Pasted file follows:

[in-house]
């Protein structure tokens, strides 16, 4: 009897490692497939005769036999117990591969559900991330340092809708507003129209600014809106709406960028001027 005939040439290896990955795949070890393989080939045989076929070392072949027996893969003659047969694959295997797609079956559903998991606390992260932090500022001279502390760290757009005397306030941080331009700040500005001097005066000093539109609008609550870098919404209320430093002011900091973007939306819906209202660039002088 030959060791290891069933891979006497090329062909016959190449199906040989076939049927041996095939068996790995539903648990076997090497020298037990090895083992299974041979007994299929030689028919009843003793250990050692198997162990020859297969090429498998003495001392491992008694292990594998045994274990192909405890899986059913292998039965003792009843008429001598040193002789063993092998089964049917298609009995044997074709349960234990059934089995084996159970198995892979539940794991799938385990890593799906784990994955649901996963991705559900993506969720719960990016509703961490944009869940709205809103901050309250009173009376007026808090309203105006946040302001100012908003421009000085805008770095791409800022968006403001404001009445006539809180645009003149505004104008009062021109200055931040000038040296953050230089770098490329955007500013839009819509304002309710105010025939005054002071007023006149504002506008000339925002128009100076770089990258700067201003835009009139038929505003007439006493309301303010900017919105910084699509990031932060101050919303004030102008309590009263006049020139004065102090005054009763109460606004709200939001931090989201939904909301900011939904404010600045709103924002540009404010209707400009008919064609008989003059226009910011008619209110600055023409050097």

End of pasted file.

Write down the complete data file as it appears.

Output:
[in-house]
């Protein structure tokens, strides 16, 4: 009897490692497939005769036999117990591969559900991330340092809708507003129209600014809106709406960028001027 005939040439290896990955795949070890393989080939045989076929070392072949027996893969003659047969694959295997797609079956559903998991606390992260932090500022001279502390760290757009005397306030941080331009700040500005001097005066000093539109609008609550870098919404209320430093002011900091973007939306819906209202660039002088 030959060791290891069933891979006497090329062909016959190449199906040989076939049927041996095939068996790995539903648990076997090497020298037990090895083992299974041979007994299929030689028919009843003793250990050692198997162990020859297969090429498998003495001392491992008694292990594998045994274990192909405890899986059913292998039965003792009843008429001598040193002789063993092998089964049917298609009995044997074709349960234990059934089995084996159970198995892979539940794991799938385990890593799906784990994955649901996963991705559900993506969720719960990016509703961490944009869940709205809103901050309250009173009376007026808090309203105006946040302001100012908003421009000085805008770095791409800022968006403001404001009445006539809180645009003149505004104008009062021109200055931040000038040296953050230089770098490329955007500013839009819509304002309710105010025939005054002071007023006149504002506008000339925002128009100076770089990258700067201003835009009139038929505003007439006493309301303010900017919105910084699509990031932060101050919303004030102008309590009263006049020139004065102090005054009763109460606004709200939001931090989201939904909301900011939904404010600045709103924002540009404010209707400009008919064609008989003059226009910011008619209110600055023409050097």